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5 Archery Inventions that Changed the Game

The world of archery never stops changing. Each year, thousands of archers gather at the annual Archery Trade Association Trade Show to gawk at new products in awe, wondering how they ever previously lived without them. Then, another year of technological advancements passes. The same groundbreaking technology from last year can turn obsolete. While some products or technology fails to stand the test of time, others are game-changers that prove to be a fundamental pillar of the archery experience for years to come. Let’s look at five key inventions.

Improved bow efficiency

Not long ago, archers who wanted to achieve faster arrow speed paid for it in the form of heavy draw weights and long draw lengths. As bows that pushed arrows upwards of 300 feet per second (FPS) became more common, trends adjusted accordingly. Before long, it wasn’t uncommon to see archers pulling a draw weight that was too heavy or using an improper draw length. Many sacrificed their form and accuracy with false hopes that a fast arrow would remedy other archery shortcomings.

Today’s bows are more efficient in all aspects when compared to those from the past. As a result, archers can achieve respectable arrow speeds by pulling less weight and with shorter draw lengths. For example, a low poundage bow with a modest draw length is capable of the same arrow speeds as older bows with a daunting draw weight and long draw length. In addition to increasing satisfaction among archers, the new technology has made the sport more accessible than ever. No matter your physical capabilities, with proper form and consistent shot execution, anyone can get started in archery and, after a little practice, wear out the center of a target at their favorite range.

Cam design

When comparing today’s compound bows to those from 20 years ago, the cam is quite different. Over time, cams have evolved from small, concentric wheels to large versions that create acute string angles, yet draw incredibly smooth. As a result, a 70-pound modern compound bow provides a smoother draw cycle with less perceived effort than a similar draw weight on an outdated model.

Large cams also create comfortable and consistent anchor points. Years ago, archers had to choose long ATA bow models to create the same string angles that today’s 28-inch ATA bows can produce. Today’s archers can choose from a wide range of ATA configurations and find the perfect fit for their specific form of archery.

Cable and limb stops

Shot-after-shot consistency is a critical component of accuracy. The advent of cable and limb stops on modern compound cams have transformed mushy back walls on old bows into a rock solid stop on new models. In the past, mushy back walls that allowed for string creep at full draw made it almost impossible to achieve the same position when at full draw, which could lead to frustration at the range. The consistent back wall archers experience on today’s bows is more forgiving and promotes more repeatable anchor points.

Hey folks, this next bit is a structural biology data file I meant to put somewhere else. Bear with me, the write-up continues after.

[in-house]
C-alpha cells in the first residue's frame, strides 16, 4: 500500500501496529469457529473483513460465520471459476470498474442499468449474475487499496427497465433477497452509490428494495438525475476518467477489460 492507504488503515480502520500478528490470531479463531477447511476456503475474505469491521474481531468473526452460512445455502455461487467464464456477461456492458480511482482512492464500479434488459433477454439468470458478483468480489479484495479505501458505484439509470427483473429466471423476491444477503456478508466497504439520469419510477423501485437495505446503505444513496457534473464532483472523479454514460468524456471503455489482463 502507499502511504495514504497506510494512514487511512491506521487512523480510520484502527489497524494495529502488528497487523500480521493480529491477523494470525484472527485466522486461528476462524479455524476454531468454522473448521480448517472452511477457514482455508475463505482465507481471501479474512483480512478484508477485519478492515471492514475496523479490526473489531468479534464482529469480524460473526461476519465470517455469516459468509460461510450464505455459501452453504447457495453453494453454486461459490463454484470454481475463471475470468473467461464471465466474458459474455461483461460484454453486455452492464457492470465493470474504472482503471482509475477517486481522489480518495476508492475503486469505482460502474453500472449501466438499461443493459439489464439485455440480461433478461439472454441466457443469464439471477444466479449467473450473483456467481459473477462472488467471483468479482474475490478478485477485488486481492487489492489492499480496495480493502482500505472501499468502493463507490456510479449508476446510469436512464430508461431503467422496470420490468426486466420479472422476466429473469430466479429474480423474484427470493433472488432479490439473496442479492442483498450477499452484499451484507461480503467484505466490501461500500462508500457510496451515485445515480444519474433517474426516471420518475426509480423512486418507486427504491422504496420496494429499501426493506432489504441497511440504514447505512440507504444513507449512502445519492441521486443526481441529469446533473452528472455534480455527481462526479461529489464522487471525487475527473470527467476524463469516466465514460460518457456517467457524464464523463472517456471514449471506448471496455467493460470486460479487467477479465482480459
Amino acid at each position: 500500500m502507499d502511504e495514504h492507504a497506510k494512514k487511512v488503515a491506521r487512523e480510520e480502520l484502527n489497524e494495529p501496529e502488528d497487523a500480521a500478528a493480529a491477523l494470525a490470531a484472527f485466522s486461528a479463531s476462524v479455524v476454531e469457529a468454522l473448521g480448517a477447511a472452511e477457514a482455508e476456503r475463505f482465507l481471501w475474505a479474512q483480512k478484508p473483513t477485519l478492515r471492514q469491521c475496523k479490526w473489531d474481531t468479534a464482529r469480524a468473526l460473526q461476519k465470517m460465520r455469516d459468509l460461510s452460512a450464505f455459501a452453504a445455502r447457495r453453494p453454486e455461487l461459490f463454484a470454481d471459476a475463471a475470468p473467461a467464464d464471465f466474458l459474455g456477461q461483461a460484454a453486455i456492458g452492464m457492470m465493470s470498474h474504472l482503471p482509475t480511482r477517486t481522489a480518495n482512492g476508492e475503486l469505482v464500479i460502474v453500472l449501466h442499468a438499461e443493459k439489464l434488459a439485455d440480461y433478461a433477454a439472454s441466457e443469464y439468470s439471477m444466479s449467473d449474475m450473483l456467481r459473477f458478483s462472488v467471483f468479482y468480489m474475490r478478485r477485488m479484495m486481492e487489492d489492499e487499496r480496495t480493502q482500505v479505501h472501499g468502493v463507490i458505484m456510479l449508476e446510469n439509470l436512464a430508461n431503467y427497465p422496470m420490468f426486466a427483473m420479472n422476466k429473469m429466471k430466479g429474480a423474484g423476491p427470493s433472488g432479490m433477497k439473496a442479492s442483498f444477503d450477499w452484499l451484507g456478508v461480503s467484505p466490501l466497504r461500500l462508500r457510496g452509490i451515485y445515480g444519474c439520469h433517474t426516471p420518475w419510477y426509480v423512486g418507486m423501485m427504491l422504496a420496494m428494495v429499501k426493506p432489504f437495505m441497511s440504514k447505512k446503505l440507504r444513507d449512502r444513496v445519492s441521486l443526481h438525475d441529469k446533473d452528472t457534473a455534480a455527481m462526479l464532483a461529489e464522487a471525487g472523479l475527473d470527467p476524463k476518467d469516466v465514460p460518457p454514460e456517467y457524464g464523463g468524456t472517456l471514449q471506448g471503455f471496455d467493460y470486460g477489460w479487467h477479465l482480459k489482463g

Bowstring material

Years ago, archers had to take string stretch into consideration when purchasing and tuning a new bow. Pro shops often recommended shooting 150 to 300 arrows through the bow to allow the string to “stretch” into place. The same is not true today. Modern materials produce virtually no stretch, which keeps your bow in tune longer. In addition, bowstrings are also made of lighter materials to produce faster arrow speeds and minimize peep sight rotation. Modern bowstrings are more easily tuned and have greater accuracy over time when compared to outdated options. 

Laser rangefinders

Laser rangefinders make it easier to calculate the distance to your target. Photo Credit: ATA

Laser rangefinder technology has come leaps and bounds in the past decade. When paired with a moveable sight housing, an archer can range, dial, and shoot for the exact yardage of their target. Gone are the days of estimating range or aiming between a 30 and 40 yard pin gapped far apart from another with hopes of landing an arrow atop your intended point of impact. In addition, most modern rangefinders provide yardage readouts to the nearest tenth yard and account for angle compensation. This helps archers tremendously on 3D courses or when hunting.

As more people gain interest in archery, the race to put out the latest and greatest technological advancement wages on. As archers, we’re in the golden days of our sport. Enjoy and appreciate the technology we have available today. Who knows what they’ll think of next!



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